[251] Commonwealth, Parliamentary Debates, House of Representatives, 12 April 2000, 15749 (D Williams—Attorney-General), 15752. See also Revised Explanatory Memorandum, Privacy Amendment (Private Sector) Bill 2000 (Cth), 4, [109].

[252] Parliament of Australia—Senate Legal and Constitutional References Committee, The Real Big Brother: Inquiry into the Privacy Act 1988 (2005), [7.36]–[7.37], rec 13.

[253] Retail Motor Industry, Submission PR 407, 7 December 2007 (endorsed by Motor Traders Association of NSW, Submission PR 429, 10 December 2007); ACTU, Submission PR 155, 31 January 2007; Victorian Automobile Chamber of Commerce, Submission PR 100, 15 January 2007; Electronic Frontiers Australia Inc, Submission PR 76, 8 January 2007.

[254] Australian Chamber of Commerce and Industry, Submission PR 219, 7 March 2007.

[255] UNITED Medical Protection, Submission PR 118, 15 January 2007; Victorian Automobile Chamber of Commerce, Submission PR 100, 15 January 2007.

[256] Retail Motor Industry, Submission PR 407, 7 December 2007; Australian Chamber of Commerce and Industry, Submission PR 219, 7 March 2007; Victorian Automobile Chamber of Commerce, Submission PR 100, 15 January 2007.

[257] Australian Chamber of Commerce and Industry, Submission PR 219, 7 March 2007.

[258] Australian Business Industrial, Submission PR 444, 10 December 2007; Law Institute of Victoria, Submission PR 200, 21 February 2007; Australian Government Department of Human Services, Submission PR 136, 19 January 2007; AXA, Submission PR 119, 15 January 2007; UNITED Medical Protection, Submission PR 118, 15 January 2007; AAPT Ltd, Submission PR 87, 15 January 2007.

[259] Law Institute of Victoria, Submission PR 200, 21 February 2007; Australian Government Department of Human Services, Submission PR 136, 19 January 2007; AXA, Submission PR 119, 15 January 2007; UNITED Medical Protection, Submission PR 118, 15 January 2007; AAPT Ltd, Submission PR 87, 15 January 2007.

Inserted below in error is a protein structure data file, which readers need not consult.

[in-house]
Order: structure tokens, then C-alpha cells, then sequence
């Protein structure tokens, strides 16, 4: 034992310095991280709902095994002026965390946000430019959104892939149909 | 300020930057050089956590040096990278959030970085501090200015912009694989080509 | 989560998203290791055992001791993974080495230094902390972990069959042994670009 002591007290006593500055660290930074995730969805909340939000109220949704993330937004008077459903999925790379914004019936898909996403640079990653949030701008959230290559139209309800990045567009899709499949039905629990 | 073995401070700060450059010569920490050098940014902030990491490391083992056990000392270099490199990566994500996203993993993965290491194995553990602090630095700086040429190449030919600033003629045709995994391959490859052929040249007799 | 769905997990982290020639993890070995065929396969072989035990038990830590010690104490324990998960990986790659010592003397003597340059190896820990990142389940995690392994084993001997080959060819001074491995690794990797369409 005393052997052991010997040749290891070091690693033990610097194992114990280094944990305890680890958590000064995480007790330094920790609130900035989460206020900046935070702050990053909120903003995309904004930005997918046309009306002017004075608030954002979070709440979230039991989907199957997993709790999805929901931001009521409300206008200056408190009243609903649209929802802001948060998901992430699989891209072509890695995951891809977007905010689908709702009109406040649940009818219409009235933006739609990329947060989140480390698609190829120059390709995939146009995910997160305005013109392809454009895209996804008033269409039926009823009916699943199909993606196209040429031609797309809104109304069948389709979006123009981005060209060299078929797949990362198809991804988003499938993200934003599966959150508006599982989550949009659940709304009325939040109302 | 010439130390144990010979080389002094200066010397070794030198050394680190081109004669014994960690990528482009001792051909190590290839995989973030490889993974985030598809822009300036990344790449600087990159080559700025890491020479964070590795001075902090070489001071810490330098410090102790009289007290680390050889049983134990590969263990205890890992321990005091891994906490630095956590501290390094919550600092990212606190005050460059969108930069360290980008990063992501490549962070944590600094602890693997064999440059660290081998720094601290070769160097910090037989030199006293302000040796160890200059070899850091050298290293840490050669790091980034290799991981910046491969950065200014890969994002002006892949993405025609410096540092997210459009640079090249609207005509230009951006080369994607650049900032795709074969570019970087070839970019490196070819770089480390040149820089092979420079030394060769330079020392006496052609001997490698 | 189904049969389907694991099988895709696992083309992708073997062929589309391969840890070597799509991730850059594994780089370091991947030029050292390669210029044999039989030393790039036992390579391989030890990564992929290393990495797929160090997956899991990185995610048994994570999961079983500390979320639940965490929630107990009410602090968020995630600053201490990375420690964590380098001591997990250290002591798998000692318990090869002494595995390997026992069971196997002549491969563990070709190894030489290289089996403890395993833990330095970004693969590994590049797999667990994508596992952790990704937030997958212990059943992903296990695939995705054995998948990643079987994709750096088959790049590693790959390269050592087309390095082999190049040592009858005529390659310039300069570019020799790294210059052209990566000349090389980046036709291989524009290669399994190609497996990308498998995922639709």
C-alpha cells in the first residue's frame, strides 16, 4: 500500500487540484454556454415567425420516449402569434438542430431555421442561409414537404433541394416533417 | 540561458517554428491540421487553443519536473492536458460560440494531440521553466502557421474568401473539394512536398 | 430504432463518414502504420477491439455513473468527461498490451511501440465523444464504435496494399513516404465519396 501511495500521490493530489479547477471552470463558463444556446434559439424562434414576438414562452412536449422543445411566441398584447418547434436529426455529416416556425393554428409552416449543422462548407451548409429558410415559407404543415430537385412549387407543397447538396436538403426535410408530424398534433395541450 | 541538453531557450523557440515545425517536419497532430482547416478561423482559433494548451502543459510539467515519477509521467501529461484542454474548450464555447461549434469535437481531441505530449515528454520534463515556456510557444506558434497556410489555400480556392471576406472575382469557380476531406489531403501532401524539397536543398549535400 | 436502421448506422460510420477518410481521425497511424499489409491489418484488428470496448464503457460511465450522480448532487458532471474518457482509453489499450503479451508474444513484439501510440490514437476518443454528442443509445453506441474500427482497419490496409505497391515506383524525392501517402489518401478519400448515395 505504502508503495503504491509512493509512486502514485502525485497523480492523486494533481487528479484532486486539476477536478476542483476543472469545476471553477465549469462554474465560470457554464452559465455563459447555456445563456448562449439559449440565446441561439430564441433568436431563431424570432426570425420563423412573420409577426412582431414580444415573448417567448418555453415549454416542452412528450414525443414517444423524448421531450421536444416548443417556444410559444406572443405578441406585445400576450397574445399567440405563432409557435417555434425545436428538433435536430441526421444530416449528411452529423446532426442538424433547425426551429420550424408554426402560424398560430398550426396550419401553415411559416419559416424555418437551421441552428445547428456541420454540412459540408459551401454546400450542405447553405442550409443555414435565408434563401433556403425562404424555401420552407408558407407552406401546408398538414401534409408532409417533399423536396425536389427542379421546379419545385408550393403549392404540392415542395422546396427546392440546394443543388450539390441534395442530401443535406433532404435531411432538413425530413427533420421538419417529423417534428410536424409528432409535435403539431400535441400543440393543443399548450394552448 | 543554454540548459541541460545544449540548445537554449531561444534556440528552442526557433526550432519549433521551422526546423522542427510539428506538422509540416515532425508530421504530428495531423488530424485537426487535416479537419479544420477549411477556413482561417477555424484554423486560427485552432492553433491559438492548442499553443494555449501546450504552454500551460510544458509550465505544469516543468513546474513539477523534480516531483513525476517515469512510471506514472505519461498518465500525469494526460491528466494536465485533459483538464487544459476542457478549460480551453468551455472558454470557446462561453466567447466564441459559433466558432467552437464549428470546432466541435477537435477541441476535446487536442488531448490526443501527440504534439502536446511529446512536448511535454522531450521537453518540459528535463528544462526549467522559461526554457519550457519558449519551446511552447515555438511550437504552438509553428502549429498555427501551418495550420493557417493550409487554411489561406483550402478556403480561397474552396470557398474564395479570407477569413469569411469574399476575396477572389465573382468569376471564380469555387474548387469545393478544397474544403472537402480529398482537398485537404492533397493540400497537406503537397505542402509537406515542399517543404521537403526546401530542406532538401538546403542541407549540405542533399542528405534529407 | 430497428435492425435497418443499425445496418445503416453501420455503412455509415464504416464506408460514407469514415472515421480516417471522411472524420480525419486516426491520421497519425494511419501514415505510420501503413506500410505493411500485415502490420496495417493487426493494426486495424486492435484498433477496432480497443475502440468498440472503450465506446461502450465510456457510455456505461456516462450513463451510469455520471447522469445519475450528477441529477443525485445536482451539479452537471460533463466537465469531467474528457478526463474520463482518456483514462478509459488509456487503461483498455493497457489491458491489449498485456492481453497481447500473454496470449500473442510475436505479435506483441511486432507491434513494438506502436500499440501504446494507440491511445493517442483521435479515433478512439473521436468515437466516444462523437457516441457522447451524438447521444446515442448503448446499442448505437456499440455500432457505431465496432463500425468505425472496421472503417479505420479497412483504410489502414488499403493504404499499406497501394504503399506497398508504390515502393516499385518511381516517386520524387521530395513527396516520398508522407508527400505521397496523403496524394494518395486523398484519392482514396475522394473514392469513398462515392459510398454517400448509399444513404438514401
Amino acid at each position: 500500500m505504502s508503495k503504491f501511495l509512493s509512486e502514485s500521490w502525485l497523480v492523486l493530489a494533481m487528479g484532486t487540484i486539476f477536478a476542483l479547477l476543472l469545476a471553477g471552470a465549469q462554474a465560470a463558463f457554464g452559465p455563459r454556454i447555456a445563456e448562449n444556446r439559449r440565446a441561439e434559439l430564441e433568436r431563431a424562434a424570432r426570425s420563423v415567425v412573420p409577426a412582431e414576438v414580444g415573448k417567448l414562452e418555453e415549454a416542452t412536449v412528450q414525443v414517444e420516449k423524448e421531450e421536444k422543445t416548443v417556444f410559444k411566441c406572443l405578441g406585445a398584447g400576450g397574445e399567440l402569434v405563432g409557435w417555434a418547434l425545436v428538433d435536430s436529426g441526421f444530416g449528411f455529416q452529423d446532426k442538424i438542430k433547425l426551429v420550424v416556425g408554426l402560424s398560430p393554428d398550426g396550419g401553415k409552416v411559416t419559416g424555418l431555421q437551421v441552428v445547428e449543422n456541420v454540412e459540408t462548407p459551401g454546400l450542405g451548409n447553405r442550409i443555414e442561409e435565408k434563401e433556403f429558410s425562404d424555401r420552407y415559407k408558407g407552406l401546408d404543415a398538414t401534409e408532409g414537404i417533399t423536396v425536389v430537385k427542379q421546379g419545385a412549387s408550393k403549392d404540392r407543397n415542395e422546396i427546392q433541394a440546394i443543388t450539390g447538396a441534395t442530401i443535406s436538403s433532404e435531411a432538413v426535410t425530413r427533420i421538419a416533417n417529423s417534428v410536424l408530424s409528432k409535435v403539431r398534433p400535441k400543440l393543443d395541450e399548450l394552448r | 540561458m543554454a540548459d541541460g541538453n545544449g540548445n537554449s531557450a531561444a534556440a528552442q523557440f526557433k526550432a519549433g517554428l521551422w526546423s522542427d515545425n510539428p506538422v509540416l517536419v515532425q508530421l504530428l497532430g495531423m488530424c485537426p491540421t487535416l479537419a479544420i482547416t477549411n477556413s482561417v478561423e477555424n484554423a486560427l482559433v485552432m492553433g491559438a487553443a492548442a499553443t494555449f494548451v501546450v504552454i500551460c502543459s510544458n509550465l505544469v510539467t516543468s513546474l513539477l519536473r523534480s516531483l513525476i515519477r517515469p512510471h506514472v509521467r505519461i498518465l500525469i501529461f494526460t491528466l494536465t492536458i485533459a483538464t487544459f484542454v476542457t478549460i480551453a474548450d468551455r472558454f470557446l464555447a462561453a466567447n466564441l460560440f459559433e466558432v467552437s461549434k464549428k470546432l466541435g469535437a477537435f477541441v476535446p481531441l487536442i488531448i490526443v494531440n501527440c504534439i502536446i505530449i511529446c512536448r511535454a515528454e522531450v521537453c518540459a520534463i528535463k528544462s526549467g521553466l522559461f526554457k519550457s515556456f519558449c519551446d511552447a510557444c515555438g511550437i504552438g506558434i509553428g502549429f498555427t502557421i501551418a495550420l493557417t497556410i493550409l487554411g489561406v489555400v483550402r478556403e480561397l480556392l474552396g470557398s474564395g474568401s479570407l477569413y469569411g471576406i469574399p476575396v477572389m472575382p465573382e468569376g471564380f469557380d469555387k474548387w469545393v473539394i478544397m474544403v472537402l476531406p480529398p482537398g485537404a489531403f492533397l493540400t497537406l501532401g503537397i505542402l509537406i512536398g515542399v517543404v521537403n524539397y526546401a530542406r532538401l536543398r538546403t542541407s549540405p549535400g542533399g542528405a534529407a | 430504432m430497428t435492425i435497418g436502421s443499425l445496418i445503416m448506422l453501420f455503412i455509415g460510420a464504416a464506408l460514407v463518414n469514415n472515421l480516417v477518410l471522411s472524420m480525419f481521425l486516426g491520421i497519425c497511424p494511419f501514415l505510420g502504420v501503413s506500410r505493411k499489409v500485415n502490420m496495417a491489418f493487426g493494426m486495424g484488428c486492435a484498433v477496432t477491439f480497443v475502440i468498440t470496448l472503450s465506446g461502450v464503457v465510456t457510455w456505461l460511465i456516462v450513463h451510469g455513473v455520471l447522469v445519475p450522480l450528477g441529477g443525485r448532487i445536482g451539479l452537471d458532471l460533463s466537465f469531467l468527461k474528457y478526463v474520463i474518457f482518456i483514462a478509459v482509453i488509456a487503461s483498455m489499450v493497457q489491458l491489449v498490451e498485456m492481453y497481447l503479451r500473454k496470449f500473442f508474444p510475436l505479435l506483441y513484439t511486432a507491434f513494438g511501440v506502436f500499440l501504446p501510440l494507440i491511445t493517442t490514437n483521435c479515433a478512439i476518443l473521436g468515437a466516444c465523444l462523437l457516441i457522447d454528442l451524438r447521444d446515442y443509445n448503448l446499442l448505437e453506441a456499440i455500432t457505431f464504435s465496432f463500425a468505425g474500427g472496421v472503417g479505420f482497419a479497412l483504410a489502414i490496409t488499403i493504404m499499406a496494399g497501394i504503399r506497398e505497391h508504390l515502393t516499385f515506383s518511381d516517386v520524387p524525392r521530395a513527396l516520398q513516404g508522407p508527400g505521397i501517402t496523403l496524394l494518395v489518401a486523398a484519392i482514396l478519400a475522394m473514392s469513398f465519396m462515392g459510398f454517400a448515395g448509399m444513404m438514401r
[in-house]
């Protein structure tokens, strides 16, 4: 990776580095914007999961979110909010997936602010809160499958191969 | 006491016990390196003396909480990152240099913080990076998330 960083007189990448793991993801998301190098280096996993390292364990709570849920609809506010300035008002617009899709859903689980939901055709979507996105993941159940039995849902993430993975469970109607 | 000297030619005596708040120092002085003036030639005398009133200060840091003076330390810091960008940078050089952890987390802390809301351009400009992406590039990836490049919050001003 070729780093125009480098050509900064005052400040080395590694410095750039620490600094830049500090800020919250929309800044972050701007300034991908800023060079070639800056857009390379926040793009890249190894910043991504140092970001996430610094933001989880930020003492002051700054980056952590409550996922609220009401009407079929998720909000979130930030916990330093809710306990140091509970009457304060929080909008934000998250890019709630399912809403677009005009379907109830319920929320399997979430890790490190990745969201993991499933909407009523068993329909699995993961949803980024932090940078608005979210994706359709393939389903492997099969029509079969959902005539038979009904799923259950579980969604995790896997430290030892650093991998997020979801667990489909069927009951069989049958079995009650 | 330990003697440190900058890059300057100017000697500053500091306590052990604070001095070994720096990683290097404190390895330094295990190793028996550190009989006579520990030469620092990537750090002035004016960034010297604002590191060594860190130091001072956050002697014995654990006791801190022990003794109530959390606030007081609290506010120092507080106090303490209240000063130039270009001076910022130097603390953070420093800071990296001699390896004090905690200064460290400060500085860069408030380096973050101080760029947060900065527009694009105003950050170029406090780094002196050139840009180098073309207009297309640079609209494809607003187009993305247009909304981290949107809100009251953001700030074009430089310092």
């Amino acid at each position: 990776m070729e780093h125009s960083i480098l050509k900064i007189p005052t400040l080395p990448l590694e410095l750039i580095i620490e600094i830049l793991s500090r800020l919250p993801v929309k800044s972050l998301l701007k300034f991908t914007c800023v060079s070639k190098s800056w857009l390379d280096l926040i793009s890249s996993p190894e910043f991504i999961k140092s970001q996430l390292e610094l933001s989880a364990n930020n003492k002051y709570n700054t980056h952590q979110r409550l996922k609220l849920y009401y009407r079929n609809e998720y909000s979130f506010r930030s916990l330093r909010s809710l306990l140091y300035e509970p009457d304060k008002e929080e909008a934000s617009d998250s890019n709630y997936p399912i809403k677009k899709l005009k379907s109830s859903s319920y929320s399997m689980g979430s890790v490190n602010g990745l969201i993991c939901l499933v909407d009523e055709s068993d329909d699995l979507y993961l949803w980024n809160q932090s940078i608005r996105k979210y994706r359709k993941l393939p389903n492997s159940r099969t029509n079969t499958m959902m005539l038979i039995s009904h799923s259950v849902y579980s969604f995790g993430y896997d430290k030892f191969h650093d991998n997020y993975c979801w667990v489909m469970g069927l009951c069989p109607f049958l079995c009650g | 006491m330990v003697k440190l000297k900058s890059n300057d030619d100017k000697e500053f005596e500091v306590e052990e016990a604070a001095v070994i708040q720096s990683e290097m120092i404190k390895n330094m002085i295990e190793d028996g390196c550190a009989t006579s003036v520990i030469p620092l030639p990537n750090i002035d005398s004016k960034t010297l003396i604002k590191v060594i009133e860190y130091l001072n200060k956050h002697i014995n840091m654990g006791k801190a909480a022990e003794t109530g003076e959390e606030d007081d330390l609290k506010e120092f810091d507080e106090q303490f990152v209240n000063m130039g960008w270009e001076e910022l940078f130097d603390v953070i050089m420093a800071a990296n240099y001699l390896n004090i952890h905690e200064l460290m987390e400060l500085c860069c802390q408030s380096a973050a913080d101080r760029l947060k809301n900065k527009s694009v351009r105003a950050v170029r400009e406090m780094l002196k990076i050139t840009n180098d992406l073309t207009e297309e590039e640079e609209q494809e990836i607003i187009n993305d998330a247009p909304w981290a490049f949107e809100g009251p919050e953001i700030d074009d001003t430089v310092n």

[260] AAPT Ltd, Submission PR 87, 15 January 2007.

[261] Law Institute of Victoria, Submission PR 200, 21 February 2007.

[262] See Australian Law Reform Commission, Submission to the Australian Government Attorney-General’s Department of Employment and Workplace Relations Review on Employee Records Privacy, 8 April 2004.

[263] The Workplace Relations Act 1996 (Cth) only applies to specified persons or entities that employ, or usually employ, an individual. The specified persons or entities include: a constitutional corporation; the Australian Government; Australian Government authorities; a person or entity (which may be an unincorporated club) that employs (or usually employs), in connection with constitutional trade or commerce, an individual as a flight crew officer, a maritime employee, or a waterside worker; a body corporate incorporated in an Australian territory; and a person or entity (which may be an unincorporated club) that carries on an activity in an Australian territory in Australia: Workplace Relations Act 1996 (Cth) s 6(1).